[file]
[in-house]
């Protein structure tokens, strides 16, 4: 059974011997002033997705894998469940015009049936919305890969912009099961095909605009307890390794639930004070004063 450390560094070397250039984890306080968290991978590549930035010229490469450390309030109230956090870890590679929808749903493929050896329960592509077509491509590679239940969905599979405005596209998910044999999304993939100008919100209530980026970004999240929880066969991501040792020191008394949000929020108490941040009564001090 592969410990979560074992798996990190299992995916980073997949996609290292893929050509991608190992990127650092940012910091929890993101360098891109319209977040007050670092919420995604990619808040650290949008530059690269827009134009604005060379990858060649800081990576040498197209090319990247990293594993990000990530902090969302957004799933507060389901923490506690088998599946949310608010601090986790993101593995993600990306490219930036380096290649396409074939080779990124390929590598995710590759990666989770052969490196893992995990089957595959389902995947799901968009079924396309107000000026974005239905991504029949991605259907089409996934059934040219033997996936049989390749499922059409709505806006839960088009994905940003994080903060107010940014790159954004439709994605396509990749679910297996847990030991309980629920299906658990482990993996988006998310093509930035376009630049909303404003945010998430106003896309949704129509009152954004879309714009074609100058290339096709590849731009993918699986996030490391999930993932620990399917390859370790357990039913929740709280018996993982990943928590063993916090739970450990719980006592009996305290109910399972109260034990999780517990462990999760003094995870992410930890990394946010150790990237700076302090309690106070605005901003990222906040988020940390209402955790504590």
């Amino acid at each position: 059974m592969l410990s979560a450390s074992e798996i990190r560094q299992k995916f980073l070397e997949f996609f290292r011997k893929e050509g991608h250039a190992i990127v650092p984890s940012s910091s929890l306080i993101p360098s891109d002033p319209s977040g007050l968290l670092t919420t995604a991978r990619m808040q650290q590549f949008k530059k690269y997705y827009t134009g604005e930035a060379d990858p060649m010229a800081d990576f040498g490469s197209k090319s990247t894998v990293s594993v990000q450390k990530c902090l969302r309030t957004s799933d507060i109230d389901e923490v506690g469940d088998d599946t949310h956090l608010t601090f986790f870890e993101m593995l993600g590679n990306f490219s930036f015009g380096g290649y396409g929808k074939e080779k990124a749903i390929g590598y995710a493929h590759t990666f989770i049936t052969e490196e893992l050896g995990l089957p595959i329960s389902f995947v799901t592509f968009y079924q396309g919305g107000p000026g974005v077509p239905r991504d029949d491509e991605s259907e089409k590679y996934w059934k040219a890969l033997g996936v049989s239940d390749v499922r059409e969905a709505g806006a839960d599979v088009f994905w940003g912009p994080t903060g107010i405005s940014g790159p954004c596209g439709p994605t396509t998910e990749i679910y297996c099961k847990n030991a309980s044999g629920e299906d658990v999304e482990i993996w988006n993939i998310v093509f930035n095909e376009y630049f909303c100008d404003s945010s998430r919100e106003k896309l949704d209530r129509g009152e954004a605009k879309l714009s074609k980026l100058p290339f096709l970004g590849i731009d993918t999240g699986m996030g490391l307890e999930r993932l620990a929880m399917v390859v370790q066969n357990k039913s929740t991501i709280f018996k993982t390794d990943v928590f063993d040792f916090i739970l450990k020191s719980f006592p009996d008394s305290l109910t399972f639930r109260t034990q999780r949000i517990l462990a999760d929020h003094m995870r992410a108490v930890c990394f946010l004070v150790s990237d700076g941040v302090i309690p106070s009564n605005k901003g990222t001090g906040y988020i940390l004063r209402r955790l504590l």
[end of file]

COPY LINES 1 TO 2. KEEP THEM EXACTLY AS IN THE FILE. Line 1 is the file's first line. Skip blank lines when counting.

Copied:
[in-house]
């Protein structure tokens, strides 16, 4: 059974011997002033997705894998469940015009049936919305890969912009099961095909605009307890390794639930004070004063 450390560094070397250039984890306080968290991978590549930035010229490469450390309030109230956090870890590679929808749903493929050896329960592509077509491509590679239940969905599979405005596209998910044999999304993939100008919100209530980026970004999240929880066969991501040792020191008394949000929020108490941040009564001090 592969410990979560074992798996990190299992995916980073997949996609290292893929050509991608190992990127650092940012910091929890993101360098891109319209977040007050670092919420995604990619808040650290949008530059690269827009134009604005060379990858060649800081990576040498197209090319990247990293594993990000990530902090969302957004799933507060389901923490506690088998599946949310608010601090986790993101593995993600990306490219930036380096290649396409074939080779990124390929590598995710590759990666989770052969490196893992995990089957595959389902995947799901968009079924396309107000000026974005239905991504029949991605259907089409996934059934040219033997996936049989390749499922059409709505806006839960088009994905940003994080903060107010940014790159954004439709994605396509990749679910297996847990030991309980629920299906658990482990993996988006998310093509930035376009630049909303404003945010998430106003896309949704129509009152954004879309714009074609100058290339096709590849731009993918699986996030490391999930993932620990399917390859370790357990039913929740709280018996993982990943928590063993916090739970450990719980006592009996305290109910399972109260034990999780517990462990999760003094995870992410930890990394946010150790990237700076302090309690106070605005901003990222906040988020940390209402955790504590």